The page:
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The effect of immersion time on burying depth of the bivalve Macoma balthica (Tellinidae)
de Goeij, P.; Honkoop, P.J.C. (2002). The effect of immersion time on burying depth of the bivalve Macoma balthica (Tellinidae). J. Sea Res. 47(2): 109-119
In: Journal of Sea Research. Elsevier/Netherlands Institute for Sea Research: Amsterdam; Den Burg. ISSN 1385-1101, more
Peer reviewed article  

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Keywords
    Bivalves; Body condition; Body conditions; Burying; Depth; Marine molluscs; Macoma balthica (Linnaeus, 1758) [WoRMS]; Macoma balthica (Linnaeus, 1758) [WoRMS]; Tellinidae Blainville, 1814 [WoRMS]; Marine

Authors  Top 
  • de Goeij, P.
  • Honkoop, P.J.C.

Abstract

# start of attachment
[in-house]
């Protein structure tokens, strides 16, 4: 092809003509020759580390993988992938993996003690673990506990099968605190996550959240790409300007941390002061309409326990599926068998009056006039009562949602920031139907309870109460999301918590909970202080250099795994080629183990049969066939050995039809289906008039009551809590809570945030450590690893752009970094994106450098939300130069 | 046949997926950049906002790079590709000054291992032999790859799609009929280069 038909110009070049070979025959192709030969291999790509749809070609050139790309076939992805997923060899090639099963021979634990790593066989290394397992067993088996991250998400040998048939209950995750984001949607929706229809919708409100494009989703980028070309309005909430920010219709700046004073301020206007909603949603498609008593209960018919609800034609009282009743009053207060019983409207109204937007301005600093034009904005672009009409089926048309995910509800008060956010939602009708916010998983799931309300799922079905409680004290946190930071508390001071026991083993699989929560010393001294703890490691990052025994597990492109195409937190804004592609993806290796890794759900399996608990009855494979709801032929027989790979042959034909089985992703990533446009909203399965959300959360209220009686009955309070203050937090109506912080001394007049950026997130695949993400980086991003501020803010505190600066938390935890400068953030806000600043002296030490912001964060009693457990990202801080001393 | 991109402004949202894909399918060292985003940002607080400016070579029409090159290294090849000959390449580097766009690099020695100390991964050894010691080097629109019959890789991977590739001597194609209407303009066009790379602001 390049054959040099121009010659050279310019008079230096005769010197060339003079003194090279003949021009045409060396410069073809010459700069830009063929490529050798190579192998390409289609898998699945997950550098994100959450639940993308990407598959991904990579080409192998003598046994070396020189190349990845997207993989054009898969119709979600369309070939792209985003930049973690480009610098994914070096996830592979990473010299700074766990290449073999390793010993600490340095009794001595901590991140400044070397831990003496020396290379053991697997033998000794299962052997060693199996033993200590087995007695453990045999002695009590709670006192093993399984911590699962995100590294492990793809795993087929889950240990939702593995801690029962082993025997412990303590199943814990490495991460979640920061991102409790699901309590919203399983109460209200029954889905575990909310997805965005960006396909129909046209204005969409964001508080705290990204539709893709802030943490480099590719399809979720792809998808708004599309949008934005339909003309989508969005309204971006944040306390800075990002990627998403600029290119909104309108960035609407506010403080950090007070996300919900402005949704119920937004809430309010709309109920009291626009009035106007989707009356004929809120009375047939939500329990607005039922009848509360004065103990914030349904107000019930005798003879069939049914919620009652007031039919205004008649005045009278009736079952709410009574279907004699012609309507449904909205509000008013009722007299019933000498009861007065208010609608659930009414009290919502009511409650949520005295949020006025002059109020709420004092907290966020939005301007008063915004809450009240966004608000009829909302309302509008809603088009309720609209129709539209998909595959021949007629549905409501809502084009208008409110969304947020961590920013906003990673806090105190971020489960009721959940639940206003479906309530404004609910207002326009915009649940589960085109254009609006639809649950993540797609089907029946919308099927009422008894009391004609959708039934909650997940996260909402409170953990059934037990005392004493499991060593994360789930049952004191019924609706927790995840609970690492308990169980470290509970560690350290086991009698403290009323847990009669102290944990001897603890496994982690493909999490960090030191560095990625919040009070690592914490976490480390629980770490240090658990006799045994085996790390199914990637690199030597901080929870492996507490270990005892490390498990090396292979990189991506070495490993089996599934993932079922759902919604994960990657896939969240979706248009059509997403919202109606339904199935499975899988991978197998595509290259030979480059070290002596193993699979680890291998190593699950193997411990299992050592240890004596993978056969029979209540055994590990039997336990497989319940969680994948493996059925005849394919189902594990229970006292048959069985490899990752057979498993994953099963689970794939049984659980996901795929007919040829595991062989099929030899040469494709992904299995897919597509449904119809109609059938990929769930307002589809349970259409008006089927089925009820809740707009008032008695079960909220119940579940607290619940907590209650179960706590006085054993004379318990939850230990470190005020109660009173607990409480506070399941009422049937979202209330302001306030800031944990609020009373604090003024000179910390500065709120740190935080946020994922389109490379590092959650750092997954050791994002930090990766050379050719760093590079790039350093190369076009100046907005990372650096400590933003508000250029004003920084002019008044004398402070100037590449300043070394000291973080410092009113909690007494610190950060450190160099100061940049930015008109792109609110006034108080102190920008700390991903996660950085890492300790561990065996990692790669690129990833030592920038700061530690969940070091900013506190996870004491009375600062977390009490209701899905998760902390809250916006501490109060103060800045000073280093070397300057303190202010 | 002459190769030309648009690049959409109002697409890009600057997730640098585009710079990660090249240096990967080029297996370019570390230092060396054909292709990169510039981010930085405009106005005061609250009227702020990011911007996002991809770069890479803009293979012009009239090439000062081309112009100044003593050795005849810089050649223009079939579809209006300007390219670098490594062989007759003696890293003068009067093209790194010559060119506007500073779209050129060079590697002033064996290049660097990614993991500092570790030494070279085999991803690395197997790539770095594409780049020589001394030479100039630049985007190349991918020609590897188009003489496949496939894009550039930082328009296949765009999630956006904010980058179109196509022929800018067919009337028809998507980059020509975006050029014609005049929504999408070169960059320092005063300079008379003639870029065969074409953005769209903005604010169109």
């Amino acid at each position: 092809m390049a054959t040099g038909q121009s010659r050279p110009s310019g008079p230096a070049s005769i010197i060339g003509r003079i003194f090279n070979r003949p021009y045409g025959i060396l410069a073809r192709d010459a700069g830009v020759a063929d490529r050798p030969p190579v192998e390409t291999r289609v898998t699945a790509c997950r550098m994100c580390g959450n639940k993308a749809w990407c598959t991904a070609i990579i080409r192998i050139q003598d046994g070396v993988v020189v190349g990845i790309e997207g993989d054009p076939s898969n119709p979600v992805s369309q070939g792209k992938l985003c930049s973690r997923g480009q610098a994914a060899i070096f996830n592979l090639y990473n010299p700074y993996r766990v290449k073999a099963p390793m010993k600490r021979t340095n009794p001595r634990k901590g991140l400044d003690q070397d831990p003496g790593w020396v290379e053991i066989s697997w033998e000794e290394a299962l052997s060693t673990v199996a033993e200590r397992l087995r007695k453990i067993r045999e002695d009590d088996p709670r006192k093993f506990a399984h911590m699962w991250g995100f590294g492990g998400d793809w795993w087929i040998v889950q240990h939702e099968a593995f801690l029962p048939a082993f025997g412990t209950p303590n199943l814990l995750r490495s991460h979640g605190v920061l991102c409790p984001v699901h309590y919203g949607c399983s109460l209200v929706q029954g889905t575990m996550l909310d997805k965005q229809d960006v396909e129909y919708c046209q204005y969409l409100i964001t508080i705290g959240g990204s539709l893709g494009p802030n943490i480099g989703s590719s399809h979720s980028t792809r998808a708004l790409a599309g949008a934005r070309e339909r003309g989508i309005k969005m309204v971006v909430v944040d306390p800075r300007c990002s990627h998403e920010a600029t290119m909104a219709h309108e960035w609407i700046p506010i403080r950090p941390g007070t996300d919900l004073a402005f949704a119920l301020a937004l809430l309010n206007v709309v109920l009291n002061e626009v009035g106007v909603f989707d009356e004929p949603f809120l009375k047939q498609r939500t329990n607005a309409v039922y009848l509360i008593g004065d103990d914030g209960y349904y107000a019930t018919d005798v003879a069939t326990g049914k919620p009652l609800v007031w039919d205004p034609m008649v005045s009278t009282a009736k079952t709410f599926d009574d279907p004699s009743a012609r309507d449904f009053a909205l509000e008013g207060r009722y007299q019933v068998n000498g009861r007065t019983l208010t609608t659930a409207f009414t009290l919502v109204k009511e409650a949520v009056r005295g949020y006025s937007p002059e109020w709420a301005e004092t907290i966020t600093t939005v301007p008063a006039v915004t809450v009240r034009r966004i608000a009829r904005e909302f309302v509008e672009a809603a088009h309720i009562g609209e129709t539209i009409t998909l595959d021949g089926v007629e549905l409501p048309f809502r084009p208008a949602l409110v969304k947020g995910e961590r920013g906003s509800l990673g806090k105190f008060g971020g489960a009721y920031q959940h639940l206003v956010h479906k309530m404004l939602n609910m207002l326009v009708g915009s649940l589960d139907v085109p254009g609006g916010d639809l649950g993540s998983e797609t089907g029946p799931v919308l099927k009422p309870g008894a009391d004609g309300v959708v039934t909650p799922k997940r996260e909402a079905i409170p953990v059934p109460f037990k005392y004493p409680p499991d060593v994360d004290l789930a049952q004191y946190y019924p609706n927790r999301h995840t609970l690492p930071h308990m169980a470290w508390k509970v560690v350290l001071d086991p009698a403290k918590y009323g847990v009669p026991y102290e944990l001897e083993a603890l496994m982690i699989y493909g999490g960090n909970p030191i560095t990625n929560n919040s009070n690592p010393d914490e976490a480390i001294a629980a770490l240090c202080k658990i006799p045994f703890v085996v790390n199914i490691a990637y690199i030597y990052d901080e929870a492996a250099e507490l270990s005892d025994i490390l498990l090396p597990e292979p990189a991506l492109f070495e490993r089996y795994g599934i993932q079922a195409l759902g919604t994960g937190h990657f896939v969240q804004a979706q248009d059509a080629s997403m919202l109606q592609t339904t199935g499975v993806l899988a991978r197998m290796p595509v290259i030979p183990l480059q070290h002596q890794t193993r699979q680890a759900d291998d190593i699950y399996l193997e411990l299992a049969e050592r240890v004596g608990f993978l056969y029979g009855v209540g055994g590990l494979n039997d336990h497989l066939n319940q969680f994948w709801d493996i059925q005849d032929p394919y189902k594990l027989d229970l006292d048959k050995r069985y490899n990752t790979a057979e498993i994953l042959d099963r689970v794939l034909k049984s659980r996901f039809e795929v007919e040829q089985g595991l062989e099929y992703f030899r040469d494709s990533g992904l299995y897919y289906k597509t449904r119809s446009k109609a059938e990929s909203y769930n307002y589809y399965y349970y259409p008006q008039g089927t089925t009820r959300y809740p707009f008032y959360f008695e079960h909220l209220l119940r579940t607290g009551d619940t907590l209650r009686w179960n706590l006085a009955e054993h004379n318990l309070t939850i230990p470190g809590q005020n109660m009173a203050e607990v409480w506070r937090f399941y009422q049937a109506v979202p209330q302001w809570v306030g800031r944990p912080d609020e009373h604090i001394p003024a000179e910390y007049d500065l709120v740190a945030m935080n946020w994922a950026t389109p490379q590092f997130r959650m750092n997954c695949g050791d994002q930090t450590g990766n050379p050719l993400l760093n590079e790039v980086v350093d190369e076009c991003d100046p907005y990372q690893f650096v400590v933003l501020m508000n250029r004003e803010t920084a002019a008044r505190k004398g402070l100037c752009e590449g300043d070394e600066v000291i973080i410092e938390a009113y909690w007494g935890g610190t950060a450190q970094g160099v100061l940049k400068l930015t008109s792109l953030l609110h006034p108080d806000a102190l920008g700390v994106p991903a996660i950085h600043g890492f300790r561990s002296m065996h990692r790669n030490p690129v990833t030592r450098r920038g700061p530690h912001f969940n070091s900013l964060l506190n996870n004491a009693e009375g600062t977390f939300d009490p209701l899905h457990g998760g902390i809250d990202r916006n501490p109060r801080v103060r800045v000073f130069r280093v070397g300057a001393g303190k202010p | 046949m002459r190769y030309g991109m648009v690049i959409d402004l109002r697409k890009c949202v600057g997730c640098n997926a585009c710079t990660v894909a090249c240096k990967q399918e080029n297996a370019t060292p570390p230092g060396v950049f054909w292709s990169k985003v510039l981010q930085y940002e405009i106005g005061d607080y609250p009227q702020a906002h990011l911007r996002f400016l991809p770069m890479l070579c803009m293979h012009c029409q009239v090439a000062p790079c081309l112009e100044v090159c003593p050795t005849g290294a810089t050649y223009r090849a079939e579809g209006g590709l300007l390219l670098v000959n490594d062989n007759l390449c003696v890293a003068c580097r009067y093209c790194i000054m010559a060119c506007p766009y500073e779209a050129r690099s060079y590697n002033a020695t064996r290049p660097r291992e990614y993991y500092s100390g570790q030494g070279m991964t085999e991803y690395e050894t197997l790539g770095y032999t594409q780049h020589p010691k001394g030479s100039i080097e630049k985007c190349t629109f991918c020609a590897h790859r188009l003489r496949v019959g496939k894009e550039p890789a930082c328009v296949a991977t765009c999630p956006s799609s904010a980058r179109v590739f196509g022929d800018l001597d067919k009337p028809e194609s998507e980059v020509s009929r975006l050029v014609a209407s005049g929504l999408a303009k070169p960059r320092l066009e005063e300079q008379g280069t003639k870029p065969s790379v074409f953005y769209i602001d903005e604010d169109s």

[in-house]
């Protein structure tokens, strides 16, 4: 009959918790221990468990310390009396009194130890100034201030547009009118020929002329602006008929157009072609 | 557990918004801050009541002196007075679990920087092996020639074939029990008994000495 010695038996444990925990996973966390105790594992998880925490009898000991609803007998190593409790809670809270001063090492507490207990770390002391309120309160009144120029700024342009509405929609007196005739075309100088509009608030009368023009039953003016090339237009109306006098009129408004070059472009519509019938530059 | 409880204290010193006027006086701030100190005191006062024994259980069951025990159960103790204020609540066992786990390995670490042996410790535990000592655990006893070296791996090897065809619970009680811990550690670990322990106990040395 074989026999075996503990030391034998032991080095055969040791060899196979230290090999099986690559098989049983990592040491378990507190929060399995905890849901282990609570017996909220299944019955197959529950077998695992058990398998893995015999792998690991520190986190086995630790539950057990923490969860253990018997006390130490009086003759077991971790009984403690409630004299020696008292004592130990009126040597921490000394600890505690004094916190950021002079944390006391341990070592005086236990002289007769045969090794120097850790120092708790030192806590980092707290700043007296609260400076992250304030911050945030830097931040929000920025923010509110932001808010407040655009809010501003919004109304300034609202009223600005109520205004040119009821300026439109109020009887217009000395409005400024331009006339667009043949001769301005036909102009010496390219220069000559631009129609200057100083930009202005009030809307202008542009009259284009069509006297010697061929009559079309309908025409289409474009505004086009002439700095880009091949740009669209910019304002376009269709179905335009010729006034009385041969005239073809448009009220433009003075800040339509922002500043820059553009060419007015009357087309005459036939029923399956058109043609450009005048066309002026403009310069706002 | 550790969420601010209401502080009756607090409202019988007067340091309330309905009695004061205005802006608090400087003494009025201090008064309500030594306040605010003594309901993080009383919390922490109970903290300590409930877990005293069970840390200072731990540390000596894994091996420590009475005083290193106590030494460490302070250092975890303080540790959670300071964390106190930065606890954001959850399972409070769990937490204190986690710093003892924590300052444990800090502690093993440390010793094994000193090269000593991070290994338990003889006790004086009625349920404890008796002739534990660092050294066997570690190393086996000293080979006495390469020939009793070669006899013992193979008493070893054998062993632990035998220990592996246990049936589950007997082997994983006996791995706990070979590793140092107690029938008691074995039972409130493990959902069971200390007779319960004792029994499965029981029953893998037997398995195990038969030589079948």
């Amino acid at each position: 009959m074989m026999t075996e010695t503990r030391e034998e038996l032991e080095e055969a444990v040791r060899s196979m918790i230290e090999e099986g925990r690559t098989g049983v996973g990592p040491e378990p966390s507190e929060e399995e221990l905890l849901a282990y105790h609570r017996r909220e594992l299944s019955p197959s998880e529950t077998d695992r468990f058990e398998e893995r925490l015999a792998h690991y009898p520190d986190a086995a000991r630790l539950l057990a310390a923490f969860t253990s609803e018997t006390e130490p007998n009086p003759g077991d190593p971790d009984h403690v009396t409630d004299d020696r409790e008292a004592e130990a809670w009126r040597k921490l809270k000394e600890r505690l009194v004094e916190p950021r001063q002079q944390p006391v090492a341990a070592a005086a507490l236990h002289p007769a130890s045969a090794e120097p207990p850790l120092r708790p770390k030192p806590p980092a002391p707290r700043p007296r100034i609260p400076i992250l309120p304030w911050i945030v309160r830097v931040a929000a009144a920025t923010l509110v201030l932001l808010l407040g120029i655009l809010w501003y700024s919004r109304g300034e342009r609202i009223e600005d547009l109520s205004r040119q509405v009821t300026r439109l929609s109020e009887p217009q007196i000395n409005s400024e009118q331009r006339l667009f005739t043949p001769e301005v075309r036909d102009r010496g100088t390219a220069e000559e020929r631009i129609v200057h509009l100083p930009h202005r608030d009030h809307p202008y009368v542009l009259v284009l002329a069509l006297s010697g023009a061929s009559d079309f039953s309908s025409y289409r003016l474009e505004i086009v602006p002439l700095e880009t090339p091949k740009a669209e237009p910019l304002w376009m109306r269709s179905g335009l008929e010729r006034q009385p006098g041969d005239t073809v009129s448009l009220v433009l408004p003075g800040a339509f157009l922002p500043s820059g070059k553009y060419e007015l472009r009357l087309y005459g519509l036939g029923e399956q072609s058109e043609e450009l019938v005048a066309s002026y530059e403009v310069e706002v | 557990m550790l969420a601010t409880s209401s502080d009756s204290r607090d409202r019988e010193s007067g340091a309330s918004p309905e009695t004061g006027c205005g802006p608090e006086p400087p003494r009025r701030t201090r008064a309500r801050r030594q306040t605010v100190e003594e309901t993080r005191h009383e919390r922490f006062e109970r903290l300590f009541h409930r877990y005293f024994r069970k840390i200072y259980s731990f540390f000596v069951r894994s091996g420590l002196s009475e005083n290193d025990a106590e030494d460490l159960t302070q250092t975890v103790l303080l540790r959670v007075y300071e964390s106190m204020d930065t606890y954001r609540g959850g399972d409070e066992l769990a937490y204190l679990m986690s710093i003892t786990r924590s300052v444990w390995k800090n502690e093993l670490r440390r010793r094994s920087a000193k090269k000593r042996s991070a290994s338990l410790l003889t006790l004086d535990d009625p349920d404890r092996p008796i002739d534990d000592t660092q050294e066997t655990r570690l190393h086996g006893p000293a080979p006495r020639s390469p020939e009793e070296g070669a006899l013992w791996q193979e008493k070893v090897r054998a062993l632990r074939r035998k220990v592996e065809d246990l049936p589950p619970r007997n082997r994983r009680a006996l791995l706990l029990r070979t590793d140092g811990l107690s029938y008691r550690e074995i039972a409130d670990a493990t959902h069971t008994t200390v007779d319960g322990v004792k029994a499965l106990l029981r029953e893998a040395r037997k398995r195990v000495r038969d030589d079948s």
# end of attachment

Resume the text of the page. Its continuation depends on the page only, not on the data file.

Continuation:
As a characteristic buried tellinid bivalve, Macoma balthica has a long inhalent siphon that enables it to feed in two different ways: deposit and suspension feeding. To deposit feed efficiently on benthic microalgae, Macoma has to live close to the sediment surface, where it can graze an extensive surface area, but is within reach of many predators. Individuals that are more safely buried at a greater depth can only suspension feed, or deposit feed from a small surface area. We expected local differences in burying depth on intertidal mudflats to be caused by differences in immersion time (i.e. time available for feeding, particularly suspension feeding), since immersion time has been shown experimentally to affect body condition positively, and since body condition and burying depth in Macoma are postively related in the field. To test this we experimentally manipulated immersion time, and followed changes in burying depth and body condition. In the experiments, longer immersion time went consistently with greater burying depth of Macoma and higher body condition. On a transect in the western Wadden Sea, the deepest Macoma were indeed found at the intertidal level with the longest immersion time, but these were at that time not the animals with the highest body condition. Within each locality, however, body condition was positively correlated with burying depth. The experimental data and the within-locality data support the hypothesis that longer immersion time may influence burying depth through body condition. However, the fact that between-locality differences in burying depth seemed to be consistently related to immersion time, but not to body condition, indicates that body condition alone does not explain place-to-place variation in burying depth.

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